Guest Post: The gifts and challenges of social distancing varied by age, and stage of life

As the weeks of social isolation dragged on, most of us have found ourselves with increased time on our hands. Time to catch up on unfinished projects, time to organize areas of our home, and above all, time to think. 

If you are like us, your house and grocery bill were out of control. Two college kids came home long before originally expected and our middle schooler, who normally raced from one social activity to the next, had to lament the memories that would never be made on the 8th grade Mackinaw trip.  

While the Stay at Home Order caused us all to grieve different things, it also gave us gifts.  An introvert at heart, I enjoyed the additional time to read, walk, and listen to podcasts.  My children connected over Nerf wars and building virtual worlds in Minecraft, and my husband was spared his hour commute to Lansing at least a few days.  As a family, we laughed over card games, board games, and 80’s movies. This time was sacred. I was brutally aware that we may never get this level of family togetherness again without the addition of significant others or spouses.

But what about those who were forced to self-quarantining alone? Seniors, especially those still living in their own homes, faced unique challenges.  Resilient people at their core, they have seen much, done much, and lived through much. One senior I spoke with had a good laugh over the absurdity of hoarding toilet paper. She told me during WWII her family used newsprint and got along simply fine. Problem Solved!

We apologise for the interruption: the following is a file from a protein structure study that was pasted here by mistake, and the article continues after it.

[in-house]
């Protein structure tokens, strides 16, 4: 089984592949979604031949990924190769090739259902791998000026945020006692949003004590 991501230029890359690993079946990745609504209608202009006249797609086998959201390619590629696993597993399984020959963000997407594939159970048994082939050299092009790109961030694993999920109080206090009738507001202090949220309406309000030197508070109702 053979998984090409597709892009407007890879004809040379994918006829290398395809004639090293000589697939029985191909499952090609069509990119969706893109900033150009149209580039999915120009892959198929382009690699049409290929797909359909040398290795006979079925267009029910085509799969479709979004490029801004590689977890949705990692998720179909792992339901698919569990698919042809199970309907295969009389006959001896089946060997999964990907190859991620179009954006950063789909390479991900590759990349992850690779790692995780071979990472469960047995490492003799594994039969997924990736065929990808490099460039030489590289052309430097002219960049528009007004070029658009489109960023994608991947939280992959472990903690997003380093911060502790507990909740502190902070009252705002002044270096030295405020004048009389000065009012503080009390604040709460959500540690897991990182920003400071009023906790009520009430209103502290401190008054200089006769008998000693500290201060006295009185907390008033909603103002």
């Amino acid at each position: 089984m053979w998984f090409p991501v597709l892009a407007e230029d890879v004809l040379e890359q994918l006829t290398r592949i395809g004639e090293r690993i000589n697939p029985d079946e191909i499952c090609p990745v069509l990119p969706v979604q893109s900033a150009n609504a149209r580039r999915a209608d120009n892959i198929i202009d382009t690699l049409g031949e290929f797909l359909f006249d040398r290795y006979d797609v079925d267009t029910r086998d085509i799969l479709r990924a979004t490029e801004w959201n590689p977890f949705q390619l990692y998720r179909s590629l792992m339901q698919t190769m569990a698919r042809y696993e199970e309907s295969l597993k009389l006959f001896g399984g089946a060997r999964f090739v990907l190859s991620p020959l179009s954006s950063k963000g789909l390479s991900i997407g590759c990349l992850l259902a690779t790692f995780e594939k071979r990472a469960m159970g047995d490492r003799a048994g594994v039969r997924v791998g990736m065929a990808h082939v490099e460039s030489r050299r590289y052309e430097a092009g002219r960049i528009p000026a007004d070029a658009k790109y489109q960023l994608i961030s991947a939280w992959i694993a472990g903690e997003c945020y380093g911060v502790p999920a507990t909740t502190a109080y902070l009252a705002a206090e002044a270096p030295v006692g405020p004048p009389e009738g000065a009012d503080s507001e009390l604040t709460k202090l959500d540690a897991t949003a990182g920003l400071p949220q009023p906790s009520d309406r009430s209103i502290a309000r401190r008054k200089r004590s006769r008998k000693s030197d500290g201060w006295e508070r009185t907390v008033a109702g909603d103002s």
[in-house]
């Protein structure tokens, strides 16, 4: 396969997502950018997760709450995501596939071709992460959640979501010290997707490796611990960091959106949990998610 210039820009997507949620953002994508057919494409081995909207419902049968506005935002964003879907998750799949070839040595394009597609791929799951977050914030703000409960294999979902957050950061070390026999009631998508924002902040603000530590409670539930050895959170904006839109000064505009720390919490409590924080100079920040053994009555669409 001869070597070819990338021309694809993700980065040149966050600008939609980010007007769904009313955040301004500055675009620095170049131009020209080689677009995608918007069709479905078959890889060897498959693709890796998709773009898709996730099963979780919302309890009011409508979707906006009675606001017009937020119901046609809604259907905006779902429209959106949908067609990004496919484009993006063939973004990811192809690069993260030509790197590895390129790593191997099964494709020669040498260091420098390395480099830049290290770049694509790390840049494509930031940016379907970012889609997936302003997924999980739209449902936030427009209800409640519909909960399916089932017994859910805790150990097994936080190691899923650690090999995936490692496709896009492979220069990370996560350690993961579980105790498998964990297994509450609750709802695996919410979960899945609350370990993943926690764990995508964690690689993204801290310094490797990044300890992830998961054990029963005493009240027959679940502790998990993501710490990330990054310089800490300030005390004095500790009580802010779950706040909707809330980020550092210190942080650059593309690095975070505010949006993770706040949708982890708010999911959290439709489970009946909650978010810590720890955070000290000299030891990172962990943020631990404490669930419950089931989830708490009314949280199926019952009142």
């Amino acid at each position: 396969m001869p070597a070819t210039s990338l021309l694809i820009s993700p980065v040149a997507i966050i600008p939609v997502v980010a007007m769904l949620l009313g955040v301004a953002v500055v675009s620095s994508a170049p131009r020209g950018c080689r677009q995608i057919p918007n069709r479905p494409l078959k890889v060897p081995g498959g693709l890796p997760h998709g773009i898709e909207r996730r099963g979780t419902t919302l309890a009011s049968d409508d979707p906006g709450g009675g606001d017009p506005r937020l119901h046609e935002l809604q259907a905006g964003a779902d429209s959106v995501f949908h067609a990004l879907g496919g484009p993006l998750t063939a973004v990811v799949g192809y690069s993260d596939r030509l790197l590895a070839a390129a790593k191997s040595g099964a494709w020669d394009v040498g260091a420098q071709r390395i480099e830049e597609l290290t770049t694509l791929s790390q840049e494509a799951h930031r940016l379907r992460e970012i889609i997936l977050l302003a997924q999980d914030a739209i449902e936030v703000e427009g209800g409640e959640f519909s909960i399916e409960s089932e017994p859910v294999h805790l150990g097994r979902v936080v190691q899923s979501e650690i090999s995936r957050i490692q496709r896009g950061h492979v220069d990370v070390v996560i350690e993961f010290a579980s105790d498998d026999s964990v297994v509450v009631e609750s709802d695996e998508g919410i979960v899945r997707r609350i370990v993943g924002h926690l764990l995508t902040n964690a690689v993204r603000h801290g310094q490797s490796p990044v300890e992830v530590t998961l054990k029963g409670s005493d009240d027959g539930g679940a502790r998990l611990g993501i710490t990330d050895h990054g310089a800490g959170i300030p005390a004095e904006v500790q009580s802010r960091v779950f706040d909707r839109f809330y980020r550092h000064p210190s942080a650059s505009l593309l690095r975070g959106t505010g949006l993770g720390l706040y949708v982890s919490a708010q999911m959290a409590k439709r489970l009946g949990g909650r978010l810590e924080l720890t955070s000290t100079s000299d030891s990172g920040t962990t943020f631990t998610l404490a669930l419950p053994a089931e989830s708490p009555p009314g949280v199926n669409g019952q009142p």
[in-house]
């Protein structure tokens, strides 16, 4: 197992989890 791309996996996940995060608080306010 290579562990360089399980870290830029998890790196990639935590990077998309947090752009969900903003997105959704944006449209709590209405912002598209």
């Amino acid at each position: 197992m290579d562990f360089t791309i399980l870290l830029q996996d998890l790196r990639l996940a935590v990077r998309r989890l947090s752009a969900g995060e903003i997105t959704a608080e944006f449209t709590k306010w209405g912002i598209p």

Most seniors I know enjoy busy lives filled with everything from volunteering to pickleball. Like all of us, they were stripped of their social outlets. To add insult to injury they were reminded daily of the health risk they faced if they choose to venture to the grocery store. Many of us lessened the sting of social distancing by embracing technology. That was not an option for many tech-challenged seniors and became yet another nail in social isolation coffin.

On another front, tearing through home projects gave many a sense of deep accomplishment during chaos where older adults were reminded of things they could no longer do without assistance.  

Some think going through a public health crisis such as COVID-19 will cause older adults who were considering a move to a community to think twice. The fear of a virus spreading like a wildfire through seniors living in the community would make everyone want to “Age in place.”  The truth was the communities I know moved Heaven and Earth to keep their residents both safe and engaged. Uplifted. Healthy in both body and spirit. Being in lockdown was disheartening, but the old saying that “Misery loves company” rung true.    

None of us know what the future will hold.  What we can do after a challenging time such as this, is take stock of the things we hold dear, and contemplate who we would like to be stuck with the next time we are asked to Shelter in Place.

Laura Kelso is an Associate Broker with Keller Williams Real Estate who specializes in downsizing. She created the Grand Rapids Savvy Senior Learning Series at Meijer Gardens to educate and empower adults on topics associated with healthy living. For more info visit or call Laura at 616-724-7200.